That is, one ideology is not considered any “better” or “worse” than the other. Rather, in this manner we can account for egalitarian differences between the two.
Works Cited Gibson, Charles, ed. The Black Legend. New York: Alfred A Knopf, 1971. Gutierrez, Ramon A. When Jesus Came, The Corn Mothers Went Away. Stanford: Stanford University Press, 1991. Jackson, Donald, ed. The Journals of Zebulon Montgomery Pike, vols. 1-2. Norman: University of Oklahoma Press, 1966. Meyer, Doris L. “Early Mexican-American Responses to Negative Stereotyping”. New Mexico Historical Review, 53, (1978): 75-91.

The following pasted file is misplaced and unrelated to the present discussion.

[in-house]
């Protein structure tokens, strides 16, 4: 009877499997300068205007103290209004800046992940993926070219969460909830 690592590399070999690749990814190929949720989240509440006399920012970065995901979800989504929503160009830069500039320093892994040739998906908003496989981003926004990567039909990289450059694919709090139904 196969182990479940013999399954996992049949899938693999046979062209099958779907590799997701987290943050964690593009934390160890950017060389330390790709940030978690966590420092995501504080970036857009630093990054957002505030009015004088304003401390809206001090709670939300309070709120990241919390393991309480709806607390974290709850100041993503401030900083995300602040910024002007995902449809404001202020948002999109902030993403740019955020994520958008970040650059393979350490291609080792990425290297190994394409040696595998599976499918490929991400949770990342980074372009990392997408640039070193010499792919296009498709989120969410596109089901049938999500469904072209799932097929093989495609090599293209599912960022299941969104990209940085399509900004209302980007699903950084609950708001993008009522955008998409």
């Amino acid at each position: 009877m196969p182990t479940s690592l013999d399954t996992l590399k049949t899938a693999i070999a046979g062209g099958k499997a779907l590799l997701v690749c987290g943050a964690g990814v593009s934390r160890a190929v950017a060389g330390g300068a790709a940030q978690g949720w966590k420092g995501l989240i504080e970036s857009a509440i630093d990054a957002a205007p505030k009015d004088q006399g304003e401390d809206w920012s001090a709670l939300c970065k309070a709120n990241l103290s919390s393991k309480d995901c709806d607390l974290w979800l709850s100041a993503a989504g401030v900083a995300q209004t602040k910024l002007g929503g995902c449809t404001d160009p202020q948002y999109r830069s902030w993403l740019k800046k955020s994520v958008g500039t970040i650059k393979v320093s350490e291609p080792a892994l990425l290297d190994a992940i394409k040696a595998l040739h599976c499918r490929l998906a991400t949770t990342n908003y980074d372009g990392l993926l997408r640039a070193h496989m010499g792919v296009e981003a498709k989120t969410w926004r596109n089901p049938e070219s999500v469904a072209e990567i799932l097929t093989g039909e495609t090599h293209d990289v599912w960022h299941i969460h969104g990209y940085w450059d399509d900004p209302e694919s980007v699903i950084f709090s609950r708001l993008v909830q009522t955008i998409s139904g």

Paredes, Raymund A. “The Mexican Image in the American Travel Literature, 1831-1869”. New Mexico Historical Review, 52 (1977): 5-29. —. “The Origin of Anti-Mexican Sentiment in the United States”. The New Scholar, 6 (1977): 139-65. Powell, Phillip Wayne. Tree of Hate. 1971. Vallecito, CA: Ross House Books, 1985. Simpson, Lesley Byrd, ed. The Letters of Jose Senan, O. F. M. Trans. by Paul D Nathan. Ventura County Historical Society, 1962. Weber, Max. The Protestant Ethic and the Spirit of Capitalism. New York, NY: Charles Scribner’s & Sons, 1958.